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News Release

Date: June 5, 2008
Media Contact: Elizabeth Homan, 240-567-7970; Steve Simon, 240-567-7952

Famous Figures from History Come Alive at Montgomery College Chautauqua
Four-day Event, July 8–11, at MC-Germantown Features Actor/Scholars Portraying Rosa Parks, George Wallace, Malcolm X and Martin Luther King, Jr.

EDITORS: For high resolution images to accompany this release, visit the following site: http://www.montgomerycollege.edu/news/highresolutionimages/08/Chautauqua2008/.

Rosa Parks, Malcolm X, Martin Luther King, Jr. and George Wallace—all famous figures from America’s civil rights movement—will come alive this summer at Montgomery College’s annual Chautauqua celebration on the College’s Germantown Campus from July 8-11. Actor-scholars will portray the historical figures, who meet this year’s Chautauqua theme of “Civil Rights: Taking a Stand,” at the four-night, family-friendly event.

The Chautauqua program will begin each evening at 7 p.m., underneath a tent on the Germantown Campus, at 20200 Observation Drive, Germantown, Md. In case of rain on any evening, the performance would be moved inside to Globe Hall, located within the campus’s High Technology and Science Center. All performances are free and open to the public. 

Each Chautauqua program begins with a short musical performance by a local musician. Next, an actor-scholar will take the stage to portray Rosa Parks, Malcolm X, Martin Luther King, Jr. or George Wallace. The actor-scholars modify their clothing, hair and speech to give audiences the illusion that they are listening to the actual historical figure during their time.  

The Montgomery College Chautauqua 2008 program schedule is as follows:

Tuesday, July 8, starting at 7 p.m.
Musical performance by songwriter and guitarist Paula Monks;
An Evening with Rosa Parks, portrayed by Gwendolyn Briley-Strand;
In 1955, Rosa Parks’ refusal to give her bus seat to a white passenger marked the beginning of the modern civil rights movement in America. She remained an inspiration throughout her life and even in death, becoming the first woman to lie in state at the U.S. Capitol.

Wednesday, July 9, starting at 7 p.m.
Musical performance by singer, songwriter and guitarist Andrew McKnight;
An Evening with Martin Luther King, Jr., portrayed by Bill Grimmette;
Martin Luther King, Jr. led the Montgomery Bus Boycott that began a nationwide protest based on nonviolent, direct action and civil disobedience, aimed at ending Jim Crow laws in the South and establishing racial equality. In 1968, he was assassinated in Memphis, Tenn.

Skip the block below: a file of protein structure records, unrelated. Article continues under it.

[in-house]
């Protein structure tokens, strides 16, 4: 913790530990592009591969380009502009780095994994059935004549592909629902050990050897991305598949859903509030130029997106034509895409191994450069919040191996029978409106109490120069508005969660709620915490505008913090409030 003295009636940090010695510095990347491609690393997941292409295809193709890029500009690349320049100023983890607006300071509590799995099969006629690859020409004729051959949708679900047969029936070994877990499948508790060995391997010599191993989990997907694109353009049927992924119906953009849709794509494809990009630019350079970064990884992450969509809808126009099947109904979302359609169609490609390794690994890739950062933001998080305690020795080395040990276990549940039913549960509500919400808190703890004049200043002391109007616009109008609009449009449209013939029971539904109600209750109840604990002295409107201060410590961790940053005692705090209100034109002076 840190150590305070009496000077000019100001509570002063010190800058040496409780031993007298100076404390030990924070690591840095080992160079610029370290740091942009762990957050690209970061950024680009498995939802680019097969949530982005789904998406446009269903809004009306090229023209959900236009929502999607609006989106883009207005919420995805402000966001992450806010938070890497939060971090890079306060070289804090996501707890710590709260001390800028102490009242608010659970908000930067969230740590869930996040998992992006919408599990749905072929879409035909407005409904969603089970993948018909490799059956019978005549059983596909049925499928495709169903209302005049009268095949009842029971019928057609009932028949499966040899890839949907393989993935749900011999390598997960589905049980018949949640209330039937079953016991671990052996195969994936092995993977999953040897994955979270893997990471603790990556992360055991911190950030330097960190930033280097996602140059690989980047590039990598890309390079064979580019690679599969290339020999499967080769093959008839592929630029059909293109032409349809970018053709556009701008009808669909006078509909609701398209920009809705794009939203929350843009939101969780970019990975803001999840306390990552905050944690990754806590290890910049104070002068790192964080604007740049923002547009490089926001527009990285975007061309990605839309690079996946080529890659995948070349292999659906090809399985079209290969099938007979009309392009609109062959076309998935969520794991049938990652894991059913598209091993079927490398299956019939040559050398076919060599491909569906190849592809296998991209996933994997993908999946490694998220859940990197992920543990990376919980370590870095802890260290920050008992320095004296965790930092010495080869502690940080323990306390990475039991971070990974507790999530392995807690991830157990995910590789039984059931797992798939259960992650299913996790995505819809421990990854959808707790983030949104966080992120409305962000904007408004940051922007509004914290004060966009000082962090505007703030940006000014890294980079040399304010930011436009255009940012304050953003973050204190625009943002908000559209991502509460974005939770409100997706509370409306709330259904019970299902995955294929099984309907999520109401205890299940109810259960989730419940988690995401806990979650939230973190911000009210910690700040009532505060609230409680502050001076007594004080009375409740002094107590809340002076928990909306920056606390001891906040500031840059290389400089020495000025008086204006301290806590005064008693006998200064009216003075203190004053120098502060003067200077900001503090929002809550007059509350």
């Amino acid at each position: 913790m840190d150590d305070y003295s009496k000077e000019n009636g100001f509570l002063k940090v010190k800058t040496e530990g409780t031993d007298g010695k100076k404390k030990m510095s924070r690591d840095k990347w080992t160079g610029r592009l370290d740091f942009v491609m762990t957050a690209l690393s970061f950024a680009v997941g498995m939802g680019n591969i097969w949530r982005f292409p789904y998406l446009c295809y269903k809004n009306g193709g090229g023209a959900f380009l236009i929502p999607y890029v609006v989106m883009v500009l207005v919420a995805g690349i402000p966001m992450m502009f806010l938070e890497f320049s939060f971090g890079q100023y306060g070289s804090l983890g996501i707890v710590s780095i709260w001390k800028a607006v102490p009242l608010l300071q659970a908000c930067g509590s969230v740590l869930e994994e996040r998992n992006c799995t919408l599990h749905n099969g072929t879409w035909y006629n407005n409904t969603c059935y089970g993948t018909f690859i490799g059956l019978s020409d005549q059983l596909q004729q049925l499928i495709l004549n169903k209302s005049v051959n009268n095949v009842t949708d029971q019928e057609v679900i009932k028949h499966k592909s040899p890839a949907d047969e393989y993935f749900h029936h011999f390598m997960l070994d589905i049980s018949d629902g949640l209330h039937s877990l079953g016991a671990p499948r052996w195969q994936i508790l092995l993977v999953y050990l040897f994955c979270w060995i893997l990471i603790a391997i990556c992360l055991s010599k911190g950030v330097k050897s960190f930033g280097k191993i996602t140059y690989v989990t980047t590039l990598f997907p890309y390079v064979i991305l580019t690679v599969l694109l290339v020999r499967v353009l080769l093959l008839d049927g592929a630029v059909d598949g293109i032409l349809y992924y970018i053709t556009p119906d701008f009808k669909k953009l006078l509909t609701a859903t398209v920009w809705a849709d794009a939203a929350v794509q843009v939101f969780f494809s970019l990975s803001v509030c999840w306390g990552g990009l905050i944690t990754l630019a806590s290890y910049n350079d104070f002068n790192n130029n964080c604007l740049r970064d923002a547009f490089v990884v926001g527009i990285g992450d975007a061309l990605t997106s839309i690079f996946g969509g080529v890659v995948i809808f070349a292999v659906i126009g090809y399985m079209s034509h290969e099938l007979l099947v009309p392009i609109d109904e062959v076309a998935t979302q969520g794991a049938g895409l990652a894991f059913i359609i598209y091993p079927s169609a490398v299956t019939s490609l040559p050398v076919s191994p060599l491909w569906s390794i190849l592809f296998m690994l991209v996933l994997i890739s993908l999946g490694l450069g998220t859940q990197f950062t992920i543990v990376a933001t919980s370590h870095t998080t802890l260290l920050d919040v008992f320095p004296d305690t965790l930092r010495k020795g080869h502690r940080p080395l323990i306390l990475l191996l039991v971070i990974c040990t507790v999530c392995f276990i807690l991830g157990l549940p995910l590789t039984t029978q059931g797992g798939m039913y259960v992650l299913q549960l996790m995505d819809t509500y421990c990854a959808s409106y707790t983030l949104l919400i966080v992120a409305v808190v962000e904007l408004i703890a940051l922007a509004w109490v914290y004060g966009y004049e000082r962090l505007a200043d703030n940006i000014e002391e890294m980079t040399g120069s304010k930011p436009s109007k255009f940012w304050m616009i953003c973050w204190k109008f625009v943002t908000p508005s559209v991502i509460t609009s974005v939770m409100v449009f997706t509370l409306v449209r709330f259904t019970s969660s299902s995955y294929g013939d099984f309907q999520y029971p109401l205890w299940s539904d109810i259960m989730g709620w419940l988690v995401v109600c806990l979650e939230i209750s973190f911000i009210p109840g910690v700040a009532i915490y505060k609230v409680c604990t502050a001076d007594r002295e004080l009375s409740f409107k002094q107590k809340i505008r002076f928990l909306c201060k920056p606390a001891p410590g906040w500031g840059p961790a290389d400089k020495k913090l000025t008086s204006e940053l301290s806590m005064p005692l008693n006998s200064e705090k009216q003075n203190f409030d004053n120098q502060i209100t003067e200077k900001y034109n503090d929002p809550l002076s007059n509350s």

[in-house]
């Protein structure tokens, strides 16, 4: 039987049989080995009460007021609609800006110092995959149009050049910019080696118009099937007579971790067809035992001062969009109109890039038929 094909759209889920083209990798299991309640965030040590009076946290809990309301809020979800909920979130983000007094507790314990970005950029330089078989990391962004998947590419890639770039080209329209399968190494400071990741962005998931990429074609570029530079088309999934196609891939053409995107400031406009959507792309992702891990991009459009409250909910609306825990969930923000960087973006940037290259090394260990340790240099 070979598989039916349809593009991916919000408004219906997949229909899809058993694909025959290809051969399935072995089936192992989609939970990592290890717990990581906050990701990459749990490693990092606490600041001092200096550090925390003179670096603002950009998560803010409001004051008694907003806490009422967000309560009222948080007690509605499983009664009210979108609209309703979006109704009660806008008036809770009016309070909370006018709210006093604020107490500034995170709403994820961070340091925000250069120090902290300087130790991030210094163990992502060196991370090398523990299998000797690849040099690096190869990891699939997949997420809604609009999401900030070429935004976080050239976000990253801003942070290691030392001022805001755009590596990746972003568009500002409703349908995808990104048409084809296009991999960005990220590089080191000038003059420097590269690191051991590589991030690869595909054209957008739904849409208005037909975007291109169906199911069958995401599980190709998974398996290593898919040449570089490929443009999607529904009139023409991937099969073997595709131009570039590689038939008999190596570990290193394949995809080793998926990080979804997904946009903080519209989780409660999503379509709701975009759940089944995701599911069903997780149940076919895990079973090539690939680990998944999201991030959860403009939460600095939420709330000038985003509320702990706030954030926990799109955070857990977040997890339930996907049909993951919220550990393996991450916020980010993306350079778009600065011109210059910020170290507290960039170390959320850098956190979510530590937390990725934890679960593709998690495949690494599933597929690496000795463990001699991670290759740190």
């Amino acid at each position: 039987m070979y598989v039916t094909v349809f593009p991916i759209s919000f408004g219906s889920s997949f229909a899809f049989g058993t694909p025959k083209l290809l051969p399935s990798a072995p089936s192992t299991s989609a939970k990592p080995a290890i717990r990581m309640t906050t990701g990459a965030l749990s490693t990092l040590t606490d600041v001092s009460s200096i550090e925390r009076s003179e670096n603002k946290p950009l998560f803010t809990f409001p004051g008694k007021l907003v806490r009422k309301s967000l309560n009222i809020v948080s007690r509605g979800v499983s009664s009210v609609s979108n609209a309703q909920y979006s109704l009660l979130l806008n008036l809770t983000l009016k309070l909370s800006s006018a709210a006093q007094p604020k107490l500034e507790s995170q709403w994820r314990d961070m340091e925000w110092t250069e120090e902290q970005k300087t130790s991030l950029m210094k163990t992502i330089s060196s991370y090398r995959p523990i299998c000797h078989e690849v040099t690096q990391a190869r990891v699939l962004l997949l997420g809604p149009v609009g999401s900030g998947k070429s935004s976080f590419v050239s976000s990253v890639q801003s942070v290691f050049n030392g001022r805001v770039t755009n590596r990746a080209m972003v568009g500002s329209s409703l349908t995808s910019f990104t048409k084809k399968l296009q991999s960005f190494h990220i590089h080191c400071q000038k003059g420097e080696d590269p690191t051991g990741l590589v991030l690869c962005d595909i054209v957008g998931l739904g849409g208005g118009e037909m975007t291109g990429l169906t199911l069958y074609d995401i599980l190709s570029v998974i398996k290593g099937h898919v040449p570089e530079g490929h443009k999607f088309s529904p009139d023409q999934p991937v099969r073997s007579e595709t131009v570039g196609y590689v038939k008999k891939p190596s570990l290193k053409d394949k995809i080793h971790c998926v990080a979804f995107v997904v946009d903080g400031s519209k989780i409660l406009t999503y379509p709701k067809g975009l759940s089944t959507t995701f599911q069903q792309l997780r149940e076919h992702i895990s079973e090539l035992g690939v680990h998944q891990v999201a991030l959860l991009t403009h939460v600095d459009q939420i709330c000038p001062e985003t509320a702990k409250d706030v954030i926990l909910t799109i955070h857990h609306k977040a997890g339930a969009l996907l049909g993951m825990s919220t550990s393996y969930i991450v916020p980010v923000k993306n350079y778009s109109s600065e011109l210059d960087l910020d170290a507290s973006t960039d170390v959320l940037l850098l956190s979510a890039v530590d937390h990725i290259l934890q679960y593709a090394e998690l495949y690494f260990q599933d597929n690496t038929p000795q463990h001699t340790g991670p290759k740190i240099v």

Thursday, July 10, starting at 7 p.m.
Musical performance by singer and songwriter Ellen Cherry;
An Evening with George Wallace, portrayed by Doug Mischler;
George Wallace, Jr., who served four terms as Governor of Alabama and ran four times for President of the United States, was one of America’s most outspoken supporters of segregation in the 1960s before changing his views later in life. Shot by a would-be assassin in 1972, he was paralyzed, but went on to serve a final term as governor with support from black leaders.  

Friday, July 11, starting at 7 p.m.
Spoken word and musical performance by Soul in Motion;
An Evening with Malcolm X, portrayed by Charles Everett Pace;
Malcolm X served as the charismatic and controversial spokesman for the Nation of Islam, advocating black separatism and nonengagement. He modified his views later in life, and was assassinated in New York City in 1965.

The Chautauqua movement began in the late 1800s as a training program for Sunday school teachers.  Taking its name from a lake in upstate New York, the Chautauqua quickly expanded and became known for educating adults in the arts and humanities. At the turn-of-the-century, Chautauqua lecturers and entertainers traveled across the country, bringing their style of education to small towns. When Americans increasingly replaced live entertainment with television and movies, the Chautauqua movement dwindled.

During the 1970s, the Chautauqua concept became a public humanities program. Through these dialogues, scholars take on the persona of a historical figure to educate and entertain audiences of all ages.

Montgomery
College is one of seven colleges around the state of Maryland that will host the annual Chautauqua programs this summer. “Civil Rights: Taking a Stand” is sponsored by the Maryland Humanities Council, in partnership with the National Endowment for the Humanities’ “We the People” program and the Maryland Division of Historical and Cultural Programs.

The Montgomery College Chautauqua site is accessible to persons with disabilities. For sign language interpretation services, call 410-685-0095 by June 20.

For more information on the Montgomery College Chautauqua, call 240-567-7746 or visit www.montgomerycollege.edu/chautauqua.  

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 Montgomery College is a public, open admissions community college with campuses in Germantown, Rockville, and Takoma Park/Silver Spring, plus workforce development/continuing education centers and off-site programs throughout Montgomery County, Md. The College serves nearly 60,000 students a year, through both credit and noncredit programs, in more than 100 areas of study.

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